Although I’m an avid solo-travelling woman, I sometimes like to join organized tours. This way, I get extended info about a place and it’s fun to visit landmarks in the company of like-minded fellow travellers.

Especially in summer when the lavender is in full bloom in the Provence region, popular places such as Nîmes can get quite busy. Therefore, booking tickets’n’tour ahead is certainly a good idea**:

Connection and Communication

Since June 2017, no roaming charges have applied within the EU with a European mobile phone contract, This applies in all 27 countries of the European Union as well as in Iceland, Liechtenstein, and Norway and to all contracts.

In case European roaming is unavailable, you can connect to the internet without any issue at basically every museum, eatery, café, and, of course, hotel.

If you insist on being online 24/7, you can get a SIM card, obviously. There are prepaid SIM cards by many companies. At 2.99 €uros, Orange France distributes the cheapest one. Other brands are SFR France, Bouygues Telecom, and Free Mobile. They cost 10 €uros. Keep in mind that some companies might also charge an activation fee.

In France, they use plug types C and E. Their voltage is 230 V and the frequency 50 Hz. Whereby, as nowadays, all these chargers have integrated adapters, in general, the voltage and frequency don’t really matter.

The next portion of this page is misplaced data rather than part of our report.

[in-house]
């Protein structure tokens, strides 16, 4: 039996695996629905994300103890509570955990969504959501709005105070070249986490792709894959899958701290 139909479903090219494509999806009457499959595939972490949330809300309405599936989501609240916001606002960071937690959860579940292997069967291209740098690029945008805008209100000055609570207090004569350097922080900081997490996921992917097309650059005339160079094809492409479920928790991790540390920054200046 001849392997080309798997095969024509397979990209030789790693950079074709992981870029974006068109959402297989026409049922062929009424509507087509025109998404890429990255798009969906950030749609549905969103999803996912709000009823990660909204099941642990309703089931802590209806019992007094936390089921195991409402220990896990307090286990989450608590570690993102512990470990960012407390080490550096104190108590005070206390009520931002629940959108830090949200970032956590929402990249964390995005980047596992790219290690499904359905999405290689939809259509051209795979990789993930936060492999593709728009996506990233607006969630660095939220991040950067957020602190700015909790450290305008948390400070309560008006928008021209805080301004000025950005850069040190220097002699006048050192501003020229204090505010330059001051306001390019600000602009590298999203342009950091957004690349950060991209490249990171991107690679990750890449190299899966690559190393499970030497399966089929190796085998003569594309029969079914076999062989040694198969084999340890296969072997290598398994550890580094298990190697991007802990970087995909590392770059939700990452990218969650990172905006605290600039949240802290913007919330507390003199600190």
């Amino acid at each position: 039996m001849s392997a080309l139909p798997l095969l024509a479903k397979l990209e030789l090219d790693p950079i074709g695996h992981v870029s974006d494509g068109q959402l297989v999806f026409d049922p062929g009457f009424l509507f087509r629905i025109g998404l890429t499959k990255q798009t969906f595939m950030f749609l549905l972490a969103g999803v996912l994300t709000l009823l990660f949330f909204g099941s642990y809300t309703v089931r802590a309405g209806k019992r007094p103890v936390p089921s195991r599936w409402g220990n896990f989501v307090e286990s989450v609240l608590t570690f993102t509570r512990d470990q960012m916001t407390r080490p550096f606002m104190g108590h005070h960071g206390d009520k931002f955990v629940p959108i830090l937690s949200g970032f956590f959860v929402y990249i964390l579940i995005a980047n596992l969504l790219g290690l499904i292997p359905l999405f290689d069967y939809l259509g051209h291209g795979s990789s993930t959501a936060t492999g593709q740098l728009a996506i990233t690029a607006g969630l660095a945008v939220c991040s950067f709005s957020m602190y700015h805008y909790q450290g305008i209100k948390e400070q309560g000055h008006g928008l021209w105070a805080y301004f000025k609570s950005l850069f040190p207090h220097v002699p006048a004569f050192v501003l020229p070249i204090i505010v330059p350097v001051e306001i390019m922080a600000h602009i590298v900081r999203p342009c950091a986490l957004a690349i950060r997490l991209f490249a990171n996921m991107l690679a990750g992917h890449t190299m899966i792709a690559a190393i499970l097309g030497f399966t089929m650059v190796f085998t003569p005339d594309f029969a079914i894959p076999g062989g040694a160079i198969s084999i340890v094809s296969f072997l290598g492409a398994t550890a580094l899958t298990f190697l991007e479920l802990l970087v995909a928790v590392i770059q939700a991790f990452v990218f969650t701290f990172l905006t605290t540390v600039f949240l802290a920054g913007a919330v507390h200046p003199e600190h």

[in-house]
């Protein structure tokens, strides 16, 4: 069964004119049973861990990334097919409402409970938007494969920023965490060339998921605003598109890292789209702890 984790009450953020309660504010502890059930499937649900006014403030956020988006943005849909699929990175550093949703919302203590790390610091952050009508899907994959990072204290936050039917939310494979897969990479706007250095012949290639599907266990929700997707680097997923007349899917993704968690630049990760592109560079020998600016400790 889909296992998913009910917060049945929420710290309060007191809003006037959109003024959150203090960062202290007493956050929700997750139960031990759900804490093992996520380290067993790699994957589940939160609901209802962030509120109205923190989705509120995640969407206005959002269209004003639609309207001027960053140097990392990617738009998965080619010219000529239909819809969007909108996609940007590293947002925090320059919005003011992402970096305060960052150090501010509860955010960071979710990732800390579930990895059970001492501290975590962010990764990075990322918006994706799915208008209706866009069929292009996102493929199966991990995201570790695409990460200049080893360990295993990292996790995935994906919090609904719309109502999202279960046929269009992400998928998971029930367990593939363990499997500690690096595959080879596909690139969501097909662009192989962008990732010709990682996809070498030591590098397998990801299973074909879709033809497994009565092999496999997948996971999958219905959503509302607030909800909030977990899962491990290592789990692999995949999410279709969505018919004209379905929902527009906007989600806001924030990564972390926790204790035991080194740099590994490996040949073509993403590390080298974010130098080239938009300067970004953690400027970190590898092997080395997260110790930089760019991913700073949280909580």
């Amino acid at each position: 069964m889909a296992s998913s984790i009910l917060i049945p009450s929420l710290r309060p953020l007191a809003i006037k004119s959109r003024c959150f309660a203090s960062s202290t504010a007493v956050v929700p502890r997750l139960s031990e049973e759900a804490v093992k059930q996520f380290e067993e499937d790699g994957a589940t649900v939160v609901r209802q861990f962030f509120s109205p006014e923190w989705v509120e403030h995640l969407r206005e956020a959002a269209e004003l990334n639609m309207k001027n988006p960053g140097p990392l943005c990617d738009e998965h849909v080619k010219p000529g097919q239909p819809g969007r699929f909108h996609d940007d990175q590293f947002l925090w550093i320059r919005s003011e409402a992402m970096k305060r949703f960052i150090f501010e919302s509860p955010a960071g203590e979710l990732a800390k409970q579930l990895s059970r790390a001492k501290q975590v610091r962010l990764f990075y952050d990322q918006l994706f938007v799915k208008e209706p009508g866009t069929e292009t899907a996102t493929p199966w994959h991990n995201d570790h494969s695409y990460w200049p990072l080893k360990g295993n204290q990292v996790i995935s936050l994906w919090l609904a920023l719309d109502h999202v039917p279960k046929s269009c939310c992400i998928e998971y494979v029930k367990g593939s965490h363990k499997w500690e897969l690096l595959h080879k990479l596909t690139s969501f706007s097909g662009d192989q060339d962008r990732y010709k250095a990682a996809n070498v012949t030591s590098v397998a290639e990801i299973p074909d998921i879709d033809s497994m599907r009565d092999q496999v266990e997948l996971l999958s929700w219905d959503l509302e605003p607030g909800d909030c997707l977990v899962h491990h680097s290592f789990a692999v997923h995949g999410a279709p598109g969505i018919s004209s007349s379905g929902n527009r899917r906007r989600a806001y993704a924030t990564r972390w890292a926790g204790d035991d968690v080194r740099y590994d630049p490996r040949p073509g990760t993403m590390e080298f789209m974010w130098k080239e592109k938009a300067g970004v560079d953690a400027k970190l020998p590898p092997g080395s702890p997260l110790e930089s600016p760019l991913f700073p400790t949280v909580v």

By the way, you’ll find this information and many more comprehensive travel tips in my post World’s Most Complete Travel Information – an indispensable globetrotter-classic.

Language

The French are famous for many great things. Presumably, speaking foreign languages is not one of those. While in über-touristy Paris, things seem to get a bit better, in the Provence region, people have rudimentary knowledge of English at most.

French bulldog.
A truly French bulldog.

And while they still might understand more or less what you are saying, they might not be able or willing to answer in English. Therefore, already out of respect, it won’t hurt to learn at least some polite phrases with the help of babbel or Lingohut, for example.

Map

This map should help you to find all the wonderful places I’m introducing in this post. Clicking on the slider symbol at the top left or the full-screen icon at the top right will display the whole map including the legend.:

Nîmes was only one of five amazing cities I visited during my circle trip through the Provence. To read about the others, go to the post France – An Easy Circle Trip to the Five Best Cities to Visit in Provence and take your pick! There, you’ll also find further valuable general information that will make your own trip much smoother and more enjoyable.

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*  I am very appreciative that Office du Tourisme de Nîmes supplied me with a complimentary Nîmes City Passt. Nevertheless, the description of these activities and all opinions on their services are mine and were in no way influenced by my cooperation partner.
** This is an affiliate link. Hence, If you book through this page, not only do you get the best deal. I also get a small commission that helps me run this blog. Thank you so much for supporting me!